Couples visit parents apart

Distributed family network: Vast distances between home towns and the cost of hosting events has seen once crucial traditions give way to more individualistic but practical habits, the value of which is still up for debate.

BEIJING: Web celebrity ‘Ms Papi’ (real name Jiang Yilei) has been among the most searched hashtags on China’s Twitter-like platform Weibo recently, after remarks she made during an online program about marriage triggered heated discussion among netizens.

As a guest on an online talk show last month, she said when she and her husband married five years ago they did not have a wedding banquet.

That’s unusual because most Chinese view wedding banquets as very crucial events – sometimes even more crucial than the registration ceremony itself – to show loved ones the marriage is completed .

“Ms Papi” became an online celebrity after Jiang posted videos on WeChat where her character imitated various types of people to illustrate aspects of society, especially interpersonal relationships.

But it was her revelations about her own marriage that sent her celebrity soaring.

On the talk show, she said her parents never met her husband’s parents, although the couple have been together for 10 years.

More surprisingly, she said she has never celebrated Spring Festival with her in-laws.

She and her husband spend the festival with their own parents separately.

“I believe I am important to my parents and he to his,” the 33-year-old said.

“The parents of both sides are happy enough to see their own child and don’t care whether the in-law comes or not.”

In a comment posted on Weibo, a netizen identified as “Conditional boyfriend” said: “This is the form of marriage I have been dreaming of, and she has already made it!”

Another netizen, identified as “Ushuaia”, said Jiang “provided a new possibility” for family ties.

“I think it’s cool for the parents to keep their distance and stay on their own track, even after the couple is married,” she said.

Liu Yuanju, a researcher with the Shanghai Institute of Finance and Law, said it was understandable that a couple’s parents do not meet, as urbanisation has pulled young people from all over China to its big cities, while parents stayed home.

“Young couples marry amid such a background might come from different parts of China and their homes might be very distant from each other,” he said.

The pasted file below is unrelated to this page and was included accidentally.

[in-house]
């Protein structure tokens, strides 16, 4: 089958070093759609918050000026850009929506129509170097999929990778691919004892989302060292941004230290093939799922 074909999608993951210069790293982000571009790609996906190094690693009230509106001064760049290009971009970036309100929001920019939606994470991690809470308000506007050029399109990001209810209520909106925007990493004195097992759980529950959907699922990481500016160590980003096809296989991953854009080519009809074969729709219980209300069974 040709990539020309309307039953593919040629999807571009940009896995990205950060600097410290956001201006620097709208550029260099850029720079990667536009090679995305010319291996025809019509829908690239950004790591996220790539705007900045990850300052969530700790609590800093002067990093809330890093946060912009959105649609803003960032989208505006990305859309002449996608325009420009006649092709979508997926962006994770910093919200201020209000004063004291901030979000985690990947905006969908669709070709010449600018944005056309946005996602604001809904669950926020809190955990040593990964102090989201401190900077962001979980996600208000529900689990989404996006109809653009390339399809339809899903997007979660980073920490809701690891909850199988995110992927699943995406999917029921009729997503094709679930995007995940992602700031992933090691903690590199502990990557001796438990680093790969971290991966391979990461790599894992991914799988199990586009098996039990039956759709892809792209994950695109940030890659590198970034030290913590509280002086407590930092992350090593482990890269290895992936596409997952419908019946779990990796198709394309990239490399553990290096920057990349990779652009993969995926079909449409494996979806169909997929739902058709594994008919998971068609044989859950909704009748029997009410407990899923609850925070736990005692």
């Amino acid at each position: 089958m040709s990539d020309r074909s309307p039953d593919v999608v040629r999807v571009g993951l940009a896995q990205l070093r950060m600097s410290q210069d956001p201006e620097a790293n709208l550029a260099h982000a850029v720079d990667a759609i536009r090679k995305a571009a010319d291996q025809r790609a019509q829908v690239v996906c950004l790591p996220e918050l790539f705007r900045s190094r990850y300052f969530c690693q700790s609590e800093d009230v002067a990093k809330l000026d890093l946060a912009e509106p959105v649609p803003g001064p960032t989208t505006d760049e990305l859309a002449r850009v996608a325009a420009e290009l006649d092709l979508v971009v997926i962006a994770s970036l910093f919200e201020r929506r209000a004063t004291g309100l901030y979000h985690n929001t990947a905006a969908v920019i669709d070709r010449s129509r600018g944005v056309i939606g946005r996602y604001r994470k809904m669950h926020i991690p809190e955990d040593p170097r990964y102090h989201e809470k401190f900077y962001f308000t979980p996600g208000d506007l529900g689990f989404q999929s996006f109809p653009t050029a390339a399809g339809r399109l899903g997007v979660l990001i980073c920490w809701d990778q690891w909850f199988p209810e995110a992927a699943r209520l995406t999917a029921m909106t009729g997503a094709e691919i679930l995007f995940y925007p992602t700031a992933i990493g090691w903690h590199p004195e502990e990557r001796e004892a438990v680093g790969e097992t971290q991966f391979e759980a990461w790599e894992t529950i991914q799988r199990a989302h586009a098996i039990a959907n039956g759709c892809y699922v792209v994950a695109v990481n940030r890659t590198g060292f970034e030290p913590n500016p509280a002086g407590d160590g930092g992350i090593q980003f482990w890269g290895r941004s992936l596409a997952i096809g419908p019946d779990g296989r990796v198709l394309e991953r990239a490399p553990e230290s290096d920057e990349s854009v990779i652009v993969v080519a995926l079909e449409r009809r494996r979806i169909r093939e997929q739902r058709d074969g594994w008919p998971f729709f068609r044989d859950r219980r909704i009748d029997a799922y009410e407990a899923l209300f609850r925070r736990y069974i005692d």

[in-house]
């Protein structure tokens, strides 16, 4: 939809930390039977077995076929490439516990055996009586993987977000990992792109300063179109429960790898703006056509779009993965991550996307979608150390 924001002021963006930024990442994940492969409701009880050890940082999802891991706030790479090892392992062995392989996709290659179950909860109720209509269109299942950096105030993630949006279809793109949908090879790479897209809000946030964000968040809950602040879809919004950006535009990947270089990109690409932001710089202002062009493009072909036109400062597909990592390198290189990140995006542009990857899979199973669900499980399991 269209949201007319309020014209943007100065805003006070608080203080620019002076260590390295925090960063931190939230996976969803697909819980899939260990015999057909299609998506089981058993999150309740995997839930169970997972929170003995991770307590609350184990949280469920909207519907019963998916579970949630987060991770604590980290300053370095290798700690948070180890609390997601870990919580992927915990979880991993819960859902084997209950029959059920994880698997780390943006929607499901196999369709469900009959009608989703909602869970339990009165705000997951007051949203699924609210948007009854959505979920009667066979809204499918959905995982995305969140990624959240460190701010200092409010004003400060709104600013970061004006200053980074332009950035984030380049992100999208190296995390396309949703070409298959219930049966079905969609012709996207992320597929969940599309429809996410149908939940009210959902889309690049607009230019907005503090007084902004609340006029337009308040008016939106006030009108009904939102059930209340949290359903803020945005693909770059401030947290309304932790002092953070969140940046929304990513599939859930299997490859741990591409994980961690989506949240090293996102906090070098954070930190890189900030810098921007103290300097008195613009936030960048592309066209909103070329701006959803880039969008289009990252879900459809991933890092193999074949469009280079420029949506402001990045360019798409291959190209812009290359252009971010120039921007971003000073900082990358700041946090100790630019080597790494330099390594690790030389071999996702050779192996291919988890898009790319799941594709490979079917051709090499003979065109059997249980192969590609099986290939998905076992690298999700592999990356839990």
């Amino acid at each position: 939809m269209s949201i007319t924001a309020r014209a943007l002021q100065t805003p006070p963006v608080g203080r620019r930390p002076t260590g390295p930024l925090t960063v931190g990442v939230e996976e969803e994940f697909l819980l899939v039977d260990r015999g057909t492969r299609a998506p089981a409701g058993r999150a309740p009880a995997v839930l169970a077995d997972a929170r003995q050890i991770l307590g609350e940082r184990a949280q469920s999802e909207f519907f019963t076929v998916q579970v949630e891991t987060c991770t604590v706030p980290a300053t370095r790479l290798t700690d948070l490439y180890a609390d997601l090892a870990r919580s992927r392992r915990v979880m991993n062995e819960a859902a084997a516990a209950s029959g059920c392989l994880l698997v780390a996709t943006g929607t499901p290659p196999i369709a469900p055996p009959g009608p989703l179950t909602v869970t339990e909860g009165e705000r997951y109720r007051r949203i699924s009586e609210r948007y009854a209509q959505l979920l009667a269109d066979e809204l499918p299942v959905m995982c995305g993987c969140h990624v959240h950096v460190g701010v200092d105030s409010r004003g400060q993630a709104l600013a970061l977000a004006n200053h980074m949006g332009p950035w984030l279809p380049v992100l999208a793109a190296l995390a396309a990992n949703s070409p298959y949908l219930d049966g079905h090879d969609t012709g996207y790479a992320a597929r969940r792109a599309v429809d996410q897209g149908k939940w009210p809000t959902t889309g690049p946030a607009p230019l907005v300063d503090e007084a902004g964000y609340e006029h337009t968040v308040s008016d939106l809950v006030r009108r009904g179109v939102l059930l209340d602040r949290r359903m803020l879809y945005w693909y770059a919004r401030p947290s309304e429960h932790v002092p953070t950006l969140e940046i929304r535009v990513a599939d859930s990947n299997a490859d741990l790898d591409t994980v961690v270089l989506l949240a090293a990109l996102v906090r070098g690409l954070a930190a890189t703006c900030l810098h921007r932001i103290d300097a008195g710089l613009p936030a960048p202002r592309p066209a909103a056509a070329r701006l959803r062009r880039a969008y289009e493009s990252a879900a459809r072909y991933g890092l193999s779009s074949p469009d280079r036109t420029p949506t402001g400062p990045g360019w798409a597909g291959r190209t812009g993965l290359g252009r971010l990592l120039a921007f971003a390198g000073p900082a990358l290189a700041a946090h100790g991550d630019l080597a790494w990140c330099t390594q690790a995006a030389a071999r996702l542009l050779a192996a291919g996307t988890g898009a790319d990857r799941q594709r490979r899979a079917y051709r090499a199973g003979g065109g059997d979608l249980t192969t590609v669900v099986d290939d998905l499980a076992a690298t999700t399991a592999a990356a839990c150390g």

Yang Yuan, who lives in Dezhou, Shandong province, married her husband in 1998.

But Yang’s parents have never met her husband’s, and she has never celebrated Spring Festival with her in-laws.

“My husband’s parents live in Shaanxi province and it took a whole day on the train to get there 20 years ago,” the 43-year-old said.

Lu Min, a resident of Guangzhou, Guangdong province, has spent three of the past four Spring Festivals travelling overseas with her husband.

“We didn’t have a wedding banquet or wedding photos,” she said.

Her parents have not met her husband’s, and she spent the other Spring Festival since their marriage at her parents’ home, without her husband.

Some people strongly disapprove of such modern marriages, with online critics branding them “unbelievable” and “selfish”.

Fang Mo, chief consultant on marital issues at, a well-known dating website in China, recommended young couples go to the home of one side’s parents together to celebrate important festivals, rather than returning to their own homes separately.

But Ling Zi, a consultant on marital issues in Hangzhou, Zhejiang province, said such behaviour was likely to be accepted by more people in the future, as members of younger generations got married.

“A majority of those in younger generations are an only child.

“They emphasise personal space and initiative in making their own life decisions,” she said. — China Daily/Asia News Network

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